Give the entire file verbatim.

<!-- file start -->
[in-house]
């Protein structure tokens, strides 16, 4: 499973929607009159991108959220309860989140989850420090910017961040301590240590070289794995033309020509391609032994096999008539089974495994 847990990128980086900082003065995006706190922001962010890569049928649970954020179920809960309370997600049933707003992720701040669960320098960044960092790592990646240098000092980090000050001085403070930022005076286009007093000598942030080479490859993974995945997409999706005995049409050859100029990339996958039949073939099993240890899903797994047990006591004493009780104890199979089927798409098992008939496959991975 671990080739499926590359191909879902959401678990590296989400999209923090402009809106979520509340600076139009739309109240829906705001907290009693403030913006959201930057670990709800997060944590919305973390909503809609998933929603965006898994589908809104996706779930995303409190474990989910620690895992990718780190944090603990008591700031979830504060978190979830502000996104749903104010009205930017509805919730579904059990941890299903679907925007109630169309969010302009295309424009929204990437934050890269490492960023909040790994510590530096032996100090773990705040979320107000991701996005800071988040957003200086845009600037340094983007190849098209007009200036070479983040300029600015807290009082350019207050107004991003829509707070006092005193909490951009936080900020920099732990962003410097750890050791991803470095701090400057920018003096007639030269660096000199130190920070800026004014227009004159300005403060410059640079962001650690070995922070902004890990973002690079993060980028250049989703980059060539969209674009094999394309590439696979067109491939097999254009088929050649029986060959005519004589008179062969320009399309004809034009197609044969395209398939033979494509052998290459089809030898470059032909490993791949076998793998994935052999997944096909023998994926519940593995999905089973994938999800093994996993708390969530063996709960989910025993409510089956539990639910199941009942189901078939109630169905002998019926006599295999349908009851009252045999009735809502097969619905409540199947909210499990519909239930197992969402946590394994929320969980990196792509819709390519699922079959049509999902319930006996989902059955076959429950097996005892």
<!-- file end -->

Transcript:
[in-house]
């Protein structure tokens, strides 16, 4: 499973929607009159991108959220309860989140989850420090910017961040301590240590070289794995033309020509391609032994096999008539089974495994 847990990128980086900082003065995006706190922001962010890569049928649970954020179920809960309370997600049933707003992720701040669960320098960044960092790592990646240098000092980090000050001085403070930022005076286009007093000598942030080479490859993974995945997409999706005995049409050859100029990339996958039949073939099993240890899903797994047990006591004493009780104890199979089927798409098992008939496959991975 671990080739499926590359191909879902959401678990590296989400999209923090402009809106979520509340600076139009739309109240829906705001907290009693403030913006959201930057670990709800997060944590919305973390909503809609998933929603965006898994589908809104996706779930995303409190474990989910620690895992990718780190944090603990008591700031979830504060978190979830502000996104749903104010009205930017509805919730579904059990941890299903679907925007109630169309969010302009295309424009929204990437934050890269490492960023909040790994510590530096032996100090773990705040979320107000991701996005800071988040957003200086845009600037340094983007190849098209007009200036070479983040300029600015807290009082350019207050107004991003829509707070006092005193909490951009936080900020920099732990962003410097750890050791991803470095701090400057920018003096007639030269660096000199130190920070800026004014227009004159300005403060410059640079962001650690070995922070902004890990973002690079993060980028250049989703980059060539969209674009094999394309590439696979067109491939097999254009088929050649029986060959005519004589008179062969320009399309004809034009197609044969395209398939033979494509052998290459089809030898470059032909490993791949076998793998994935052999997944096909023998994926519940593995999905089973994938999800093994996993708390969530063996709960989910025993409510089956539990639910199941009942189901078939109630169905002998019926006599295999349908009851009252045999009735809502097969619905409540199947909210499990519909239930197992969402946590394994929320969980990196792509819709390519699922079959049509999902319930006996989902059955076959429950097996005892």